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-   -   static routes, bonding, vlan not working with RHEL3 (https://www.linuxquestions.org/questions/linux-networking-3/static-routes-bonding-vlan-not-working-with-rhel3-321783/)

onewave 05-09-2005 07:36 PM

static routes, bonding, vlan not working with RHEL3
 
I have been trying for some time now to get static routing "truely" working on RHEL3 with NIC bonding and 802.1q vlan support, and nothing has worked except a hacked-up way of doing things.

First, does anyone know if RHEL3 uses /etc/sysconfig/static-routes, or /etc/sysconfig/network-scripts/route-interfacename? I have tried both, and neither seem to work in this scenario.

I think that the problem may be that the bonding and vlan configurations force you to rename your ethernet devices. So, instead of having eth0 and eth1, I actually have: bond0.130 and bond0.140 as the named ethernet devices. I have tried using both the traditional names (ethX) and the newly configured ones, and neither seem to respond that well.

Any advice, syntax examples, etc??

Thanks in advance!

baldy3105 05-12-2005 08:21 AM

Strictly speaking your static routes should be pointing to an IP address as next hop, not an interface name. The only routes pointing at interfaces should be directly connected subnets.

onewave 05-12-2005 03:40 PM

Thanks for the info.

The static routes actually are other local subnets - for example:
a 10.0.0.0 route across our back-channel from co-lo to corporate.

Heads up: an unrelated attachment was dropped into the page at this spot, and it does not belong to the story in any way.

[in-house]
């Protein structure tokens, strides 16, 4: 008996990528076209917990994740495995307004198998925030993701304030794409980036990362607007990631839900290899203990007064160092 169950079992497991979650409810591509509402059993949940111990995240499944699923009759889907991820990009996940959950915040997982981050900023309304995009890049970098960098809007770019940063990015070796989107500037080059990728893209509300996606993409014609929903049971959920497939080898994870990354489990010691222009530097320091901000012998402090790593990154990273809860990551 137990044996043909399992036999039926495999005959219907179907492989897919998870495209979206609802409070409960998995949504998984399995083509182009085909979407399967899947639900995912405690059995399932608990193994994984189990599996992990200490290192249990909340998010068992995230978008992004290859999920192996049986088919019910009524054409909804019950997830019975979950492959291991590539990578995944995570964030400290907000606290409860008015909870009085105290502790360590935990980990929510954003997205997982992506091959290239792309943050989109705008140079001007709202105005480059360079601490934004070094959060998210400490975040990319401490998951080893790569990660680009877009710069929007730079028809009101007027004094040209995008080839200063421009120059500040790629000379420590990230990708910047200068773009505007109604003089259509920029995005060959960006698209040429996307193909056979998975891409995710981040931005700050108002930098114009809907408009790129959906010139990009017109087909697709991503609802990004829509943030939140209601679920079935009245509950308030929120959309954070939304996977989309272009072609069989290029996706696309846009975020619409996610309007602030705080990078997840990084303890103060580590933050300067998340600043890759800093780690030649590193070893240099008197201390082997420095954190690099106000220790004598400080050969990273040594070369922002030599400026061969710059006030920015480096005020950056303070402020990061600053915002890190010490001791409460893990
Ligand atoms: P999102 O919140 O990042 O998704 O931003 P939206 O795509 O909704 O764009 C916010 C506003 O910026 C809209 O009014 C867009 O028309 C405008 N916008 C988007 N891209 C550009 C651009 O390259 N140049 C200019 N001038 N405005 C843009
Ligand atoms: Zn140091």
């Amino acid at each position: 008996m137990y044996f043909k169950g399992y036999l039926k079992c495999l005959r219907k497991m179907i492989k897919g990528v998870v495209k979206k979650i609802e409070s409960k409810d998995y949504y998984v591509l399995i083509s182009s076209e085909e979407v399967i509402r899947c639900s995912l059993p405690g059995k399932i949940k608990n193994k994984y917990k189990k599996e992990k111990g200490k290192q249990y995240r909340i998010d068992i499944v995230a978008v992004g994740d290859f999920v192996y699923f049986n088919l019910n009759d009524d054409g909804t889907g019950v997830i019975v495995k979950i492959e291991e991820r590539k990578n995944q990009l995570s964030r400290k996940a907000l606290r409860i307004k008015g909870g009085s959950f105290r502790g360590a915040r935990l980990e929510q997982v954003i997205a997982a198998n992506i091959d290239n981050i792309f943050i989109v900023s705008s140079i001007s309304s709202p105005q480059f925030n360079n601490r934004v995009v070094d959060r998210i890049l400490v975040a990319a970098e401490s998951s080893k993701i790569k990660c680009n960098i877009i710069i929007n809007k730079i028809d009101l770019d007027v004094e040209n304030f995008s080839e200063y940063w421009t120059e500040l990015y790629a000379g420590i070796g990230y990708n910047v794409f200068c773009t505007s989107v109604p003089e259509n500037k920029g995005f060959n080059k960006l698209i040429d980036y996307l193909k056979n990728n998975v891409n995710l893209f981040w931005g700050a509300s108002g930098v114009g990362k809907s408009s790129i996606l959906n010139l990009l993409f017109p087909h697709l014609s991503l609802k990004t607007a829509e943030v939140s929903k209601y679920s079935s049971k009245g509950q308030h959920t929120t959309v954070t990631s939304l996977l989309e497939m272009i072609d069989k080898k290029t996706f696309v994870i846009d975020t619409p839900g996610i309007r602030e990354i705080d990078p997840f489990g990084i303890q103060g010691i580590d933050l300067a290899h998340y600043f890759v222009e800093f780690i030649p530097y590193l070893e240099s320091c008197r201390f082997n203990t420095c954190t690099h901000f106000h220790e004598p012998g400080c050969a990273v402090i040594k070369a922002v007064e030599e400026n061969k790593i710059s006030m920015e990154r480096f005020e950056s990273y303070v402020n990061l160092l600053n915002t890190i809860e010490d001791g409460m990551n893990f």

172.16.13.0 needs to route to 172.16.18.0, etc.

My issue is more of a configuration issue than anything I think(?), or maybe the order in which files are read at boot time.

If I do not use the bonding/vlan drivers, static routing works perfectly pointed to eth0/eth1...

baldy3105 05-13-2005 06:21 AM

When I say local I mean local to the router not the site. A router has two basic types of route. Directly connected routes and indirect or learned routes from routing protocols. Static routes are considered to be a routing protocol for this purpose.

A connected route is a network for which the router has an interface which is a member of that network, i.e. an interface configured with an IP address belonging to that subnet. The router will have routes for these networks by default as they are derived from the interfaces. Any packets destined for these networks are arped for directly.

Any route which is indirect must point at a next hop address as the router needs to arp for the mac address of the gateway. It cannot arp for the mac address of the end host as the next hop is a router and routers are layer2 domain boundaries.

If you point an indirect route at a local interface you are basically confusing the whole issue and it may or may not work as the router cannot resolve the next-hop mac address and may attempt to arp for it directly and hope to get a proxy response which may or may not arrive depending on the ip stack of the routers concerned.

Its generally a bad idea on multi-access networks. Also if you do it this way the names don't matter.

bholler 05-13-2005 07:50 AM

static route configuration detail
 
hello guys,

i am really delighted to see this thread.....but i have a small problem with static routing. i installed clarckconnect 3.0 home edition as a core router for my network with with features of DNSmasq, ip forwarding, Loadbalancing, and static route for the indirect route on the distribution router.

Can anyone kindly assist me on how to populate the static route in /etc/sysconfig/network-scripts/route-interfacename ........in a step by step guide.i have tried all that i know but the static route disappears anytime i restart the PC.


Thanking you for your quick response.

Best Regards


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